Figure 6 illustrates examples of simultaneous cortical (epidural) and hippocampal (deep) EEGs in a most popular chronic hippocampal seizure model, i.e., the pilocarpine model of mesial temporal lobe epilepsy (mTLE) in rats. It should be noted that EEG artifacts can sometimes mimic ictiform discharges (Figure 7). Thus special attention has to be paid to reduce ECG, EMG and externally induced EEG signal disturbance. It should be noted that the implantation procedure described here allows for maximum reduction in EEG signal contamination. Artifacts either result from external electrical devices which can be shielded by, for example, a Faraday cage or by ossification processes around the drilled holes that tend to lift the electrodes out of the brain. The latter is a time-dependent process that marks an experimental limitation of the technique. It should be noted that seizure recording and analysis is not the only field of application of the techniques described here. Surface and deep intracerebral EEG recordings can be used for complex time-frequency analysis, e.g., in animal models of neuropsychiatric diseases and for sleep studies for example.

Figure 1
Figure 1: Housing Conditions in Radiotelemetry. In vivo studies in different mouse or rat lines or pharmacological or transgenic lines of human diseases require high standardization to minimize intra-individual variability and potential bias arising from confounding factors. Proper housing conditions are a prerequisite for high-quality recordings and valid telemetric results. Open housing conditions on lab shelves are not suitable for recording. Instead recording should be performed inside an animal facility, or in ventilated cabinets (A). Ideally, ventilated cabinets are not only used for pre-surgical and postsurgical housing and recovery, but also for EEG recording (B) as this guarantees stability of environmental conditions and lack of disturbance. If recording cannot be performed in a ventilated cabinet, they should be done in a Faraday cage inside an environmentally controlled animal room (C). Please click here to view a larger version of this figure.

Figure 2
Figure 2: Standard EEG Radiotelemetry System and Radiofrequency Transmitters. Besides self-made systems, a number of commercially available systems are on the market. The basic setup of such system is depicted in (A). The system consists of a radiofrequency transmitter, the receiver plate, a data exchange matrix serving as a multiplexer, and the data acquisition, processing and analyzing core unit. For frequency analysis, seizure detection and sleep analysis specific software modules are offered. Multiple types of transmitters are available depending on which species is supposed to be investigated and depended on the scientific question. B) Implanted mice, receiver plates and a multiplexer placed inside a ventilated cabinet for standardized recording conditions. C) An adult C57Bl/6J mouse and a 2-channel radiofrequency transmitter. D) Dorsal view of the skull 4 weeks after electrode implantation and fixation using glass ionomer cement (reprinted from 61 and 62 with permission). Please click here to view a larger version of this figure.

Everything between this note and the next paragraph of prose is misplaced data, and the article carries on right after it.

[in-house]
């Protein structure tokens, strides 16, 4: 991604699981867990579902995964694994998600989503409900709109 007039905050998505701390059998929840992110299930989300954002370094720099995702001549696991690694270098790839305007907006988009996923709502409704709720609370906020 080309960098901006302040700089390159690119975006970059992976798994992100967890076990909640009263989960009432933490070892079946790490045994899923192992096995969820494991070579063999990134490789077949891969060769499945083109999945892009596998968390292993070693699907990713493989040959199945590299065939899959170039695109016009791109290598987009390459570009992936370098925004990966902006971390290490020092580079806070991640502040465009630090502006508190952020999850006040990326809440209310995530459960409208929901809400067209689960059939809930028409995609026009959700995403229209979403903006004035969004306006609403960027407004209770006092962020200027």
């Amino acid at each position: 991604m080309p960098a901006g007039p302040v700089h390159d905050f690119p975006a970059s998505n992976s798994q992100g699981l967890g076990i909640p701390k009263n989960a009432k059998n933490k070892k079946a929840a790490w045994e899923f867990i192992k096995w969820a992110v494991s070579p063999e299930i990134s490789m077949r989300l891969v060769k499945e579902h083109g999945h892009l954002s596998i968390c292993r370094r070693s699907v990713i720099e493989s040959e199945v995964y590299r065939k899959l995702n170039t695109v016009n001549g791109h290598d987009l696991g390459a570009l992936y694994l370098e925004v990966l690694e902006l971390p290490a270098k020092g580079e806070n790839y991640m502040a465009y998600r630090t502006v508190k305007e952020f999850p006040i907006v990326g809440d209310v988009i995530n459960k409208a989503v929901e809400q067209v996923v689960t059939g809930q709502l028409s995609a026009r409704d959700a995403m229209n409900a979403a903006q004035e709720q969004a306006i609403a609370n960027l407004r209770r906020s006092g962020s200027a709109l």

Figure 3
Figure 3: Anesthesia and Stereotaxic Setup for Mice and Rats. A) Gas anesthesia system using isoflurane. A precision high-speed dental drill is mounted on a 3D stereotaxic device for mice and rats respectively. Supplemental warmth is given using a heating pad. B) Close-up of drill, stereotaxic ear bars and nose clamp (reprinted from 62 with permission). Please click here to view a larger version of this figure.

Figure 4a
Figure 4b
Figure 4: Stereotaxic Surface and Deep Electrode Implantation. A) Scheme of an epidural electrode placement in mice and rats. B) Anatomic structures and landmarks of the murine skull. Apical view of a C57Bl/6J mouse skull which has been prepared in 0.3% H2O2. Note cranial bones (os frontale (of), os parietale (op), os occipitale (oo)) and sutures (sutura frontalis (sf), sutura sagittalis (ss), sutura coronaria (sc), and sutura lambdoidea (sl)) which determine the major anatomic landmarks bregma (B) and lambda (L). C) Lateral view of a C57Bl/6J mouse skull. D) One epidural, differential electrode is placed on the motor cortex (M1), an additional intrahippocampal differential electrode is placed in the CA1 region of the hippocampus. Both pseudo-reference electrodes are localized on the cerebellum. E) Coronal section (scheme) illustrating the localization of the deep, intracranial electrode for recording the electrohippocampogram. F) Close-up of the deep EEG electrode, the sensing lead of the radiofrequency transmitter and their arrangement on top of the murine skull (reprinted from 61 and 62 with permission). Please click here to view a larger version of this figure.

Figure 5a
Figure 5b